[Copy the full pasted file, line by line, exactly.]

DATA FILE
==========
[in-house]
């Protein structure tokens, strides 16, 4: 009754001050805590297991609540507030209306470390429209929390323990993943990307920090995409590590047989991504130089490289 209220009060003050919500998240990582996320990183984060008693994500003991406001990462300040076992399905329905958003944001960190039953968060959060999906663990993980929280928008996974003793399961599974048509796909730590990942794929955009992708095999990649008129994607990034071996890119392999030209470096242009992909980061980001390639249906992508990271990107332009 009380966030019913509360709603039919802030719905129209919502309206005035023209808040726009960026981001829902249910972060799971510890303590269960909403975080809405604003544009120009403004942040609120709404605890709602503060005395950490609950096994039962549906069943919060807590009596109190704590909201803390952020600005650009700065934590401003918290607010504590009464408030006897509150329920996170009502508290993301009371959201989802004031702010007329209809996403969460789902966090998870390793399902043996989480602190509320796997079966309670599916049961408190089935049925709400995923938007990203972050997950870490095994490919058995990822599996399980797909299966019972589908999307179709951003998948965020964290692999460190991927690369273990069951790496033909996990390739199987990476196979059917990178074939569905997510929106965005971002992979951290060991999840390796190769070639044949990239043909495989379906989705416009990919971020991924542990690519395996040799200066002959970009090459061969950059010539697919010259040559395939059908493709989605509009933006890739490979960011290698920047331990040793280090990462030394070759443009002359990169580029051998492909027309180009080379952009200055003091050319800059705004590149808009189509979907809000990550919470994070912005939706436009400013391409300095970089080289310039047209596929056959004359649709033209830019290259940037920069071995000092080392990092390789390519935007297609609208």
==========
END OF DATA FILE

[in-house]
């Protein structure tokens, strides 16, 4: 009754001050805590297991609540507030209306470390429209929390323990993943990307920090995409590590047989991504130089490289 209220009060003050919500998240990582996320990183984060008693994500003991406001990462300040076992399905329905958003944001960190039953968060959060999906663990993980929280928008996974003793399961599974048509796909730590990942794929955009992708095999990649008129994607990034071996890119392999030209470096242009992909980061980001390639249906992508990271990107332009 009380966030019913509360709603039919802030719905129209919502309206005035023209808040726009960026981001829902249910972060799971510890303590269960909403975080809405604003544009120009403004942040609120709404605890709602503060005395950490609950096994039962549906069943919060807590009596109190704590909201803390952020600005650009700065934590401003918290607010504590009464408030006897509150329920996170009502508290993301009371959201989802004031702010007329209809996403969460789902966090998870390793399902043996989480602190509320796997079966309670599916049961408190089935049925709400995923938007990203972050997950870490095994490919058995990822599996399980797909299966019972589908999307179709951003998948965020964290692999460190991927690369273990069951790496033909996990390739199987990476196979059917990178074939569905997510929106965005971002992979951290060991999840390796190769070639044949990239043909495989379906989705416009990919971020991924542990690519395996040799200066002959970009090459061969950059010539697919010259040559395939059908493709989605509009933006890739490979960011290698920047331990040793280090990462030394070759443009002359990169580029051998492909027309180009080379952009200055003091050319800059705004590149808009189509979907809000990550919470994070912005939706436009400013391409300095970089080289310039047209596929056959004359649709033209830019290259940037920069071995000092080392990092390789390519935007297609609208």